Eurydice


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Related to Eurydice: Orpheus and Eurydice

Eurydice

(yo͞orĭd`ĭsē): see OrpheusOrpheus
, in Greek mythology, celebrated Thracian musician. He was the son of Calliope by Apollo or, according to another legend, by Oeagrus, a king of Thrace. Supposedly, the music of his lyre was so beautiful that when he played, wild beasts were soothed, trees danced, and
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Eurydice

doomed to eternal death when Orpheus disobeys Hades. [Gk. Myth.: Kravitz, 97]

Eurydice

transformed into a bacchante to suit enamored Zeus. [Fr. Operetta: Offenbach, Orpheus in Hades, Westerman, 271–272]
References in periodicals archive ?
The following section expresses new power as Eurydice asserts her own strength against the circumstances of the mythic tragedy.
The Syrian National Orchestra's superb performances of the overture from Orphee et Eurydice and Mediation from ThaE[macron]s allowed the audience to rest their eardrums.
The second cycle focuses on master programmes and has seen the adoption of a 2-year, 120 ECTS credit model dominate, being adopted by 29 of the countries or regions studied by Eurydice.
Orpheus's loss of Eurydice for a second time strikes us as more tragic than her actual death, perhaps because it is truly irrevocable, or perhaps because his simple, arbitrary gesture of looking backwards has such grave consequences.
Hugh Carslake, Graeme Murdock; Tina Keevil, Nick Cull, Brian Scholes; Bishop of Birmingham Rt Revd David Urquhart, Sarah Cadbury, Sir Adrian Cadbury, Lady Cadbury, Sir Do minic Cadbury, Dr Eurydice Georganteli; Sue Bowman, Roger Bowman; Shailen Bhandere, Eleni Papaefthymiou, Joe Cribb; Kelly Linehan, Wayne Taylor, Neil Mellings, Rob Jones, Adam Brakespeare, Jonathan Ward, Christine Terry, John Wigley, Mike Rodgers; Carl Tattan, Dave Roberts, Matthew Hall, Mark Underwood, Mark Fletcher; Brenda Houston, Di Saxby, David Houston, Mike Saxby; David Pearson, Jill Pearson, Dr Paul Spencer-Longhurst, Christine Penney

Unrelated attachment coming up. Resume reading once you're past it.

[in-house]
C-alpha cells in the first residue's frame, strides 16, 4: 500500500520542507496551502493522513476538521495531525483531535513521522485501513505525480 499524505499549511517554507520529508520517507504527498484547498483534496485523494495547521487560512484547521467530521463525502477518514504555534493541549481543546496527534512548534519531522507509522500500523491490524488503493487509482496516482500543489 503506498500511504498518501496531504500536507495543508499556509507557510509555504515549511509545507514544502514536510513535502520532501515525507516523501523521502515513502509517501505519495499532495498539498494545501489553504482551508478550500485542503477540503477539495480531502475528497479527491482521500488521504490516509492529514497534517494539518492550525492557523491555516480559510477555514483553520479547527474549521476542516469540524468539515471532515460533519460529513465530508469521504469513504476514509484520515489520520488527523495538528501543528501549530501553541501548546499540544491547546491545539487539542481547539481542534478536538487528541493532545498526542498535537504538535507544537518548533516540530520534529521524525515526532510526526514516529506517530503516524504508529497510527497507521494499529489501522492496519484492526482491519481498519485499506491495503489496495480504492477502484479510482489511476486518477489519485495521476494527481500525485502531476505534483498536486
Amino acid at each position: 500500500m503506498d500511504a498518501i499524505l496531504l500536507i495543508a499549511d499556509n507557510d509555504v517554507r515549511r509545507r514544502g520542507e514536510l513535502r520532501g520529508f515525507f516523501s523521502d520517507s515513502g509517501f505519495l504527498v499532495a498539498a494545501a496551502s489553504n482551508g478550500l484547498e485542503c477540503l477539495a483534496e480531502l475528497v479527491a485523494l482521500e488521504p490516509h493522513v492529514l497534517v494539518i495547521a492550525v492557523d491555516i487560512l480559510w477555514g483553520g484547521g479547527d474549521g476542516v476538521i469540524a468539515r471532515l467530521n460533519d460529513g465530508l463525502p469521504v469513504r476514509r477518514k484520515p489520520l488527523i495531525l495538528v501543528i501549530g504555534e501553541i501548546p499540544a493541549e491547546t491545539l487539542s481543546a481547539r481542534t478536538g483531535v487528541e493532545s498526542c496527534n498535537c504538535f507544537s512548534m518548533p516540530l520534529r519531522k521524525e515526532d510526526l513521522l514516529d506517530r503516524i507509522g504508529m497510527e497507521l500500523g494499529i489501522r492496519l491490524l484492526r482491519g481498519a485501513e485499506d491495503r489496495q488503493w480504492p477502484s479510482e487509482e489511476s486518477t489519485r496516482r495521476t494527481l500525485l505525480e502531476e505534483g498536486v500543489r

Not surprisingly, the first of the nymphs' tapestries to be discussed is that of Filodoce, who is weaving the tragic story of Orpheus and Eurydice (sts.
Using his magical musical talent, Orpheus convinces the king and queen of the underworld to allow him to take Eurydice back with him only to lose her before reaching the earth's surface.
The latest run - Tchaikovsky's The Queen of Spades, Gluck's Orpheus & Eurydice and Carmen by Bizet - came once again to an auditorium that should never stage an opera.
sang could raise Eurydice Up from the mute depths again, note by note, It makes no difference now for me to say The gods are silent, or that the world seems less For what the hours and seasons claim from us.
The Orpheus of classical myth relied on his harp or lyre to secure the release of his bride Eurydice from the underworld.
The novel retells the myth of Orpheus and Eurydice in pop-cultural terms that sometimes border on the ludicrous: Ormus actually takes an "Into the Underworld" tour to find Vina, who has been swallowed by an earthquake.
The Eurydice is not the only ship to come a cropper in the area.